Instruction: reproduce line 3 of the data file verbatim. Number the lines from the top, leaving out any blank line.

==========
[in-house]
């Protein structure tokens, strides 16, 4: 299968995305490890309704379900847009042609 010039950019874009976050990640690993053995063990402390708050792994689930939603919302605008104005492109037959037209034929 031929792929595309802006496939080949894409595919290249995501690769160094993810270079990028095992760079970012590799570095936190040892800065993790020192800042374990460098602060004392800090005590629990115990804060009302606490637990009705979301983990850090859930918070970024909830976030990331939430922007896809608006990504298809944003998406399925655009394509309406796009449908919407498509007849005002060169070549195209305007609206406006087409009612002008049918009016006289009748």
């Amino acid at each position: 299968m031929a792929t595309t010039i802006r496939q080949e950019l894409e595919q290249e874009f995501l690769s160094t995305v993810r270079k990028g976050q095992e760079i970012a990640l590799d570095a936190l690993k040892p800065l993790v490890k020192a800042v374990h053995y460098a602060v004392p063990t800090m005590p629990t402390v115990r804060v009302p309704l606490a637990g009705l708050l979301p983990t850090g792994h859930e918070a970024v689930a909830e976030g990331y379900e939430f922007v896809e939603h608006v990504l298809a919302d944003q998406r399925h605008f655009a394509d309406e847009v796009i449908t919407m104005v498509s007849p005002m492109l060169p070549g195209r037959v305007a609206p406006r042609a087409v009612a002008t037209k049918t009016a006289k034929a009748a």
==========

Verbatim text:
């Amino acid at each position: 299968m031929a792929t595309t010039i802006r496939q080949e950019l894409e595919q290249e874009f995501l690769s160094t995305v993810r270079k990028g976050q095992e760079i970012a990640l590799d570095a936190l690993k040892p800065l993790v490890k020192a800042v374990h053995y460098a602060v004392p063990t800090m005590p629990t402390v115990r804060v009302p309704l606490a637990g009705l708050l979301p983990t850090g792994h859930e918070a970024v689930a909830e976030g990331y379900e939430f922007v896809e939603h608006v990504l298809a919302d944003q998406r399925h605008f655009a394509d309406e847009v796009i449908t919407m104005v498509s007849p005002m492109l060169p070549g195209r037959v305007a609206p406006r042609a087409v009612a002008t037209k049918t009016a006289k034929a009748a």